Our September 15th Question of the Week quizzed test takers on figuring out which lab test was most needed based on the case history.
Before we start though, if you don’t want any spoilers and haven’t tried the question yet, you can answer below: Answer Question
Question: A 42-year-old woman arrives with an A1c of 10.3%, BMI of 32 and states she is ready to take better care of her type 1 diabetes. She uses a Freestyle Libre Sensor and takes 3-4 injections of insulin a day. Both her parents have type 2 diabetes and she says her diabetes was diagnosed after her third pregnancy. During this pregnancy, she had gestational diabetes and after delivery, her blood sugars never improved. Given this history, which of the following lab tests would clarify the best diabetes treatment plan?
As shown above, the most common choice was option 4, the second most common answer was option 2, then option 3, and finally option 1.
If you are thinking about taking the certification exam, this practice test question will set you up for success. Test writers anticipate possible answers based on the details in the question. Many of the test questions are presented as clinical vignettes. Your job is to weed through the particulars, pluck out the most important elements and choose the BEST answer based on the evidence.
Answer 1 is incorrect. 11% of you chose this answer, “A1c and OGTT”. Based on her history, presentation, and A1c of 10.3%, she clearly has established diabetes. So there is no need to verify diagnosis by rechecking her A1c or administering an OGTT.
Answer 2 is incorrect. 9% of you chose this answer, “Transglutaminase”. This blood test is indicated to evaluate if someone has celiac disease. It is true that people with type 1 are at high risks for autoimmune conditions like celiac disease. However, we can only use the information contained in the case study to determine the best answer. Since she is not complaining of any GI issues or exhibiting any symptoms of celiac disease, this is not the best answer.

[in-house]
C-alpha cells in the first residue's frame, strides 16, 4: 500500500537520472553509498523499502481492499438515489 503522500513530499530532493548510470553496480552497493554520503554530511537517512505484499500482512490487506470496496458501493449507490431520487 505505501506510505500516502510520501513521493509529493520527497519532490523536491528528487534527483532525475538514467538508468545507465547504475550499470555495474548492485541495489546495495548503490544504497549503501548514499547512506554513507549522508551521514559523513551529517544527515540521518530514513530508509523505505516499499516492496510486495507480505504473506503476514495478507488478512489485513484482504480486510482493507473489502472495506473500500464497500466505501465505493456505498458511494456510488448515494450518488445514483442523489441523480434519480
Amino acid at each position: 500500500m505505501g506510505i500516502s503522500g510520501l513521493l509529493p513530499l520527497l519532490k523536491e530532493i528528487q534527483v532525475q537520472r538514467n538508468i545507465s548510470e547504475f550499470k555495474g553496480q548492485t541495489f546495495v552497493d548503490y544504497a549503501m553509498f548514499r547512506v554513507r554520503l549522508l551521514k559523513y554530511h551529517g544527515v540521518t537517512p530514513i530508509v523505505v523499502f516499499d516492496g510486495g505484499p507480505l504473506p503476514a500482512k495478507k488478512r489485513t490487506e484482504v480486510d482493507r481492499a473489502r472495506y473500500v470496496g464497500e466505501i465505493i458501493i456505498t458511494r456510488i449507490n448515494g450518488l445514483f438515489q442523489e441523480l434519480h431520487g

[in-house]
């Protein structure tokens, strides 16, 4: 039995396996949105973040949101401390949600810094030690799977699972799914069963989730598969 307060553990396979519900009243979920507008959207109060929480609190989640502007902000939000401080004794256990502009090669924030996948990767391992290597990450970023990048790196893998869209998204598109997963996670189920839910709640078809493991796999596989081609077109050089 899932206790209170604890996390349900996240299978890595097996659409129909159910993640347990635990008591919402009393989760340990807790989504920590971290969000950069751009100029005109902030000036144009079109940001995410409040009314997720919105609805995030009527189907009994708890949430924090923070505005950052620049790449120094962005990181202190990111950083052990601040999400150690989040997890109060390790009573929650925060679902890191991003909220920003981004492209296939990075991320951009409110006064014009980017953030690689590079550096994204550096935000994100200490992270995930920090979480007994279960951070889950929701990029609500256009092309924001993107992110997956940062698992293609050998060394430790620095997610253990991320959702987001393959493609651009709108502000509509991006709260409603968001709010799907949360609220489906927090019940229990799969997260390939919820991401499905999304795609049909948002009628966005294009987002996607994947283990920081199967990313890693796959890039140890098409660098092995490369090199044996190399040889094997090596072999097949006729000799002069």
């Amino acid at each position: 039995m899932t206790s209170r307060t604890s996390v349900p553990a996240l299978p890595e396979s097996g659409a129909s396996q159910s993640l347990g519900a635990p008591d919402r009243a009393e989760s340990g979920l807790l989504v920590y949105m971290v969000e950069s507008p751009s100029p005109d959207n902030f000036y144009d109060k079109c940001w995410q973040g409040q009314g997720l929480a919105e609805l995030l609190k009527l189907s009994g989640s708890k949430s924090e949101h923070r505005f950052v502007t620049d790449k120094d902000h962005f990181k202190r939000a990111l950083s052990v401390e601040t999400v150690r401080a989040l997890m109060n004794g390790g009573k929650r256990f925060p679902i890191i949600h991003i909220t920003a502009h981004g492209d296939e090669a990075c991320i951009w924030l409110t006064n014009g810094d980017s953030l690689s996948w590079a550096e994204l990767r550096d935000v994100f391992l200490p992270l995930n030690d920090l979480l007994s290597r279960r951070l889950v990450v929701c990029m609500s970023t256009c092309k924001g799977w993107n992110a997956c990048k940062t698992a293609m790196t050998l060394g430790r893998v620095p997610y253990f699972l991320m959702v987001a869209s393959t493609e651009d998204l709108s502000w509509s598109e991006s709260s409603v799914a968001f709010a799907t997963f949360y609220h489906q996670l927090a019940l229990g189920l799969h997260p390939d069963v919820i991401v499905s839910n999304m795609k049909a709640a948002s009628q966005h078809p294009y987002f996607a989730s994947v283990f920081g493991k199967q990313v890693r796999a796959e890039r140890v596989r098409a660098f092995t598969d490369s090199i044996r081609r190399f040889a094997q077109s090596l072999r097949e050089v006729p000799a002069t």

Answer 3 is incorrect. About 8% of you chose this, “TSH and T4”. These test are used to evaluate the health of the thyroid. It is true that people with type 1 are at high risks for autoimmune conditions like thyroid disease. However, we can only use the information contained in the case study to determine the best answer. Since she is not complaining of or exhibiting any symptoms of thyroid disease in this situation, this is not the best answer.
Finally, Answer 4 is correct. 72% chose this answer, ICA, IAA, GAD”. In chosing this correct answer, we consider her BMI of 32, plus the fact that both her parents have type 2 diabetes and she had gestational diabetes. Plus after delivery, her blood sugars never improved. We are wondering if she might actually have type 2 diabetes? Given her genetic history and weight, we are certainly observing that she is exhibiting signs insulin resistance, and might benefit from the addition of medications (GLP-1 RA, SGLT-2, metformin) approved for people with type 2 diabetes.
To verify that she has type 1 diabetes, we look at lab results to check if there is an autoimmune attack on her pancreas and insulin. If one or more of these tests come back positive, it indicates an autoimmune condition.
ICA – Islet Cell Autoantibodies
IAA – Insulin Autoantibodies
GAD – Glutamic Acid Decarboxylase
We hope you appreciate this week’s rationale! Thank you so much for taking the time to answer our Question of the Week and participate in this fun learning activity!
Sign up for Diabetes Blog Bytes – we post one daily Blog Byte from Monday to Friday. And of course, Tuesday is our Question of the Week. It’s Informative and FREE! Sign up below!
Accreditation: Diabetes Education Services is an approved provider by the California Board of Registered Nursing, Provider 12640, and Commission on Dietetic Registration (CDR), Provider DI002. Since these programs are approved by the CDR it satisfies the CE requirements for the CDCES regardless of your profession.*
The use of DES products does not guarantee the successful passage of the CDCES exam. CBDCE does not endorse any preparatory or review materials for the CDCES exam, except for those published by CBDCE.
April 14, 2021 – April 16, 2021
October 24 12:00 pm – December 7 2:15 pm
November 5 11:30 am – 12:45 pm